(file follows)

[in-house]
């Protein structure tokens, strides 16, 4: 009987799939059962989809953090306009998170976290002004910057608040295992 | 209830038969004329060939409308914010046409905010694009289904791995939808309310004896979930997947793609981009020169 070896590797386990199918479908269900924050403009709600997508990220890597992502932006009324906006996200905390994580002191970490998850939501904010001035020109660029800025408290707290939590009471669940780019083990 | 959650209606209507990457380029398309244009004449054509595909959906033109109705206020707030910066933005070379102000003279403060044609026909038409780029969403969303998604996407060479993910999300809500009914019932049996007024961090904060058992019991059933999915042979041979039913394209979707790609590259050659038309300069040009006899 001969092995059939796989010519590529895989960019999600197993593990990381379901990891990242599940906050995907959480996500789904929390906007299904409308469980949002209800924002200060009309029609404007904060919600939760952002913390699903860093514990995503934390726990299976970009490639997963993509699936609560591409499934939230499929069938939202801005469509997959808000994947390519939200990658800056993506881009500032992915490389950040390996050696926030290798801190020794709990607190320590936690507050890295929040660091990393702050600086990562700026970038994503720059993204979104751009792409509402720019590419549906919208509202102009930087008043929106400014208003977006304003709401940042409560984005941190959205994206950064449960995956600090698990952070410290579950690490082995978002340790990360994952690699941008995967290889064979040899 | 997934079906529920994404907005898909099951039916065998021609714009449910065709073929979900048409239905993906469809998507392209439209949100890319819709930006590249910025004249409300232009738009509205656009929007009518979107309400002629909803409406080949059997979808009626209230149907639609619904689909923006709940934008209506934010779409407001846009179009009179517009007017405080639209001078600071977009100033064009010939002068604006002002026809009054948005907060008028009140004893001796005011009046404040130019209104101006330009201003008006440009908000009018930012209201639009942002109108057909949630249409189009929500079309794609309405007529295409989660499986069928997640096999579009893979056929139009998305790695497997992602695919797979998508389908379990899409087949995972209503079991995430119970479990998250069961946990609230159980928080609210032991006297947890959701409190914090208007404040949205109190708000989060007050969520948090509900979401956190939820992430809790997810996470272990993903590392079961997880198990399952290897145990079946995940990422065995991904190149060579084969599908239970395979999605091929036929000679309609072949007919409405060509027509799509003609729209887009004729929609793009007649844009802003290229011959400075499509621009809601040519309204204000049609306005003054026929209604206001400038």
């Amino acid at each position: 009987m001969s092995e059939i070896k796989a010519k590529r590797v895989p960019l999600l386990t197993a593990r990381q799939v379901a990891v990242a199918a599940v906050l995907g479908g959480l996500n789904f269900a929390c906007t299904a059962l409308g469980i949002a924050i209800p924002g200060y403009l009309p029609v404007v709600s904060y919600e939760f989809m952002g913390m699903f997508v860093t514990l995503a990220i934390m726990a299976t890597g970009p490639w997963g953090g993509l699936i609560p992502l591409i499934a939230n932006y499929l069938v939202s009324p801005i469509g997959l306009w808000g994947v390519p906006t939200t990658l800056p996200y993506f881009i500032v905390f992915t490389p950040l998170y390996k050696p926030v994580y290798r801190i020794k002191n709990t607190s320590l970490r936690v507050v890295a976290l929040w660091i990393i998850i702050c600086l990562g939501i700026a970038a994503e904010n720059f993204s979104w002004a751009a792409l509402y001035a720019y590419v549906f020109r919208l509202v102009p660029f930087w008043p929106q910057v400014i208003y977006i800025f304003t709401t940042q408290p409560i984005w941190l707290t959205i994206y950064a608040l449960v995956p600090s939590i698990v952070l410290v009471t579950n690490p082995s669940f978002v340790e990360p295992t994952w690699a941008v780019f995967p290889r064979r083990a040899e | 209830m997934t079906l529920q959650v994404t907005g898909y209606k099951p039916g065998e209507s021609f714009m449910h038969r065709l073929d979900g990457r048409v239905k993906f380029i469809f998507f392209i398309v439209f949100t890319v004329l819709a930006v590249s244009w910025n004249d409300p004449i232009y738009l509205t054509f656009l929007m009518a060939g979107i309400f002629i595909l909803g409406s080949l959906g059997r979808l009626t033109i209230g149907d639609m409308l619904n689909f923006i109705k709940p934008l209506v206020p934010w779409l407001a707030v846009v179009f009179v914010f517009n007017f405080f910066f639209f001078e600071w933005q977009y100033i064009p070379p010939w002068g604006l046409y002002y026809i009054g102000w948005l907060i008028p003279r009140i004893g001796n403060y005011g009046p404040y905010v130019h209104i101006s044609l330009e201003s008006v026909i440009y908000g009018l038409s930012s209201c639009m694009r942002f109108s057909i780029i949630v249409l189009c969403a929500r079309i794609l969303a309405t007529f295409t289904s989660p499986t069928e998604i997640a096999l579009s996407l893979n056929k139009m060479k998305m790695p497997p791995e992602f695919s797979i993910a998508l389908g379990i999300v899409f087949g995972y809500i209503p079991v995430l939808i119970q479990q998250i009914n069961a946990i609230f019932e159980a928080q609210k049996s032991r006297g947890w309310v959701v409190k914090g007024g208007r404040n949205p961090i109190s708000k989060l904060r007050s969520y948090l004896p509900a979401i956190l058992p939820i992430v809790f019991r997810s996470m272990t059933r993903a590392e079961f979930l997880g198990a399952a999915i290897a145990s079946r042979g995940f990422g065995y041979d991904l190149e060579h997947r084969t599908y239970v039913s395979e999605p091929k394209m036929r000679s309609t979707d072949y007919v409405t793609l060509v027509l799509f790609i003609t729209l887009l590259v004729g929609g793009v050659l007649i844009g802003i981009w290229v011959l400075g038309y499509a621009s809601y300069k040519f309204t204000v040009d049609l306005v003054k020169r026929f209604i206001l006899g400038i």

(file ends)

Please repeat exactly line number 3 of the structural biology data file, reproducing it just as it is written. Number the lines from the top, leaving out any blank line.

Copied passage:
């Amino acid at each position: 009987m001969s092995e059939i070896k796989a010519k590529r590797v895989p960019l999600l386990t197993a593990r990381q799939v379901a990891v990242a199918a599940v906050l995907g479908g959480l996500n789904f269900a929390c906007t299904a059962l409308g469980i949002a924050i209800p924002g200060y403009l009309p029609v404007v709600s904060y919600e939760f989809m952002g913390m699903f997508v860093t514990l995503a990220i934390m726990a299976t890597g970009p490639w997963g953090g993509l699936i609560p992502l591409i499934a939230n932006y499929l069938v939202s009324p801005i469509g997959l306009w808000g994947v390519p906006t939200t990658l800056p996200y993506f881009i500032v905390f992915t490389p950040l998170y390996k050696p926030v994580y290798r801190i020794k002191n709990t607190s320590l970490r936690v507050v890295a976290l929040w660091i990393i998850i702050c600086l990562g939501i700026a970038a994503e904010n720059f993204s979104w002004a751009a792409l509402y001035a720019y590419v549906f020109r919208l509202v102009p660029f930087w008043p929106q910057v400014i208003y977006i800025f304003t709401t940042q408290p409560i984005w941190l707290t959205i994206y950064a608040l449960v995956p600090s939590i698990v952070l410290v009471t579950n690490p082995s669940f978002v340790e990360p295992t994952w690699a941008v780019f995967p290889r064979r083990a040899e | 209830m997934t079906l529920q959650v994404t907005g898909y209606k099951p039916g065998e209507s021609f714009m449910h038969r065709l073929d979900g990457r048409v239905k993906f380029i469809f998507f392209i398309v439209f949100t890319v004329l819709a930006v590249s244009w910025n004249d409300p004449i232009y738009l509205t054509f656009l929007m009518a060939g979107i309400f002629i595909l909803g409406s080949l959906g059997r979808l009626t033109i209230g149907d639609m409308l619904n689909f923006i109705k709940p934008l209506v206020p934010w779409l407001a707030v846009v179009f009179v914010f517009n007017f405080f910066f639209f001078e600071w933005q977009y100033i064009p070379p010939w002068g604006l046409y002002y026809i009054g102000w948005l907060i008028p003279r009140i004893g001796n403060y005011g009046p404040y905010v130019h209104i101006s044609l330009e201003s008006v026909i440009y908000g009018l038409s930012s209201c639009m694009r942002f109108s057909i780029i949630v249409l189009c969403a929500r079309i794609l969303a309405t007529f295409t289904s989660p499986t069928e998604i997640a096999l579009s996407l893979n056929k139009m060479k998305m790695p497997p791995e992602f695919s797979i993910a998508l389908g379990i999300v899409f087949g995972y809500i209503p079991v995430l939808i119970q479990q998250i009914n069961a946990i609230f019932e159980a928080q609210k049996s032991r006297g947890w309310v959701v409190k914090g007024g208007r404040n949205p961090i109190s708000k989060l904060r007050s969520y948090l004896p509900a979401i956190l058992p939820i992430v809790f019991r997810s996470m272990t059933r993903a590392e079961f979930l997880g198990a399952a999915i290897a145990s079946r042979g995940f990422g065995y041979d991904l190149e060579h997947r084969t599908y239970v039913s395979e999605p091929k394209m036929r000679s309609t979707d072949y007919v409405t793609l060509v027509l799509f790609i003609t729209l887009l590259v004729g929609g793009v050659l007649i844009g802003i981009w290229v011959l400075g038309y499509a621009s809601y300069k040519f309204t204000v040009d049609l306005v003054k020169r026929f209604i206001l006899g400038i």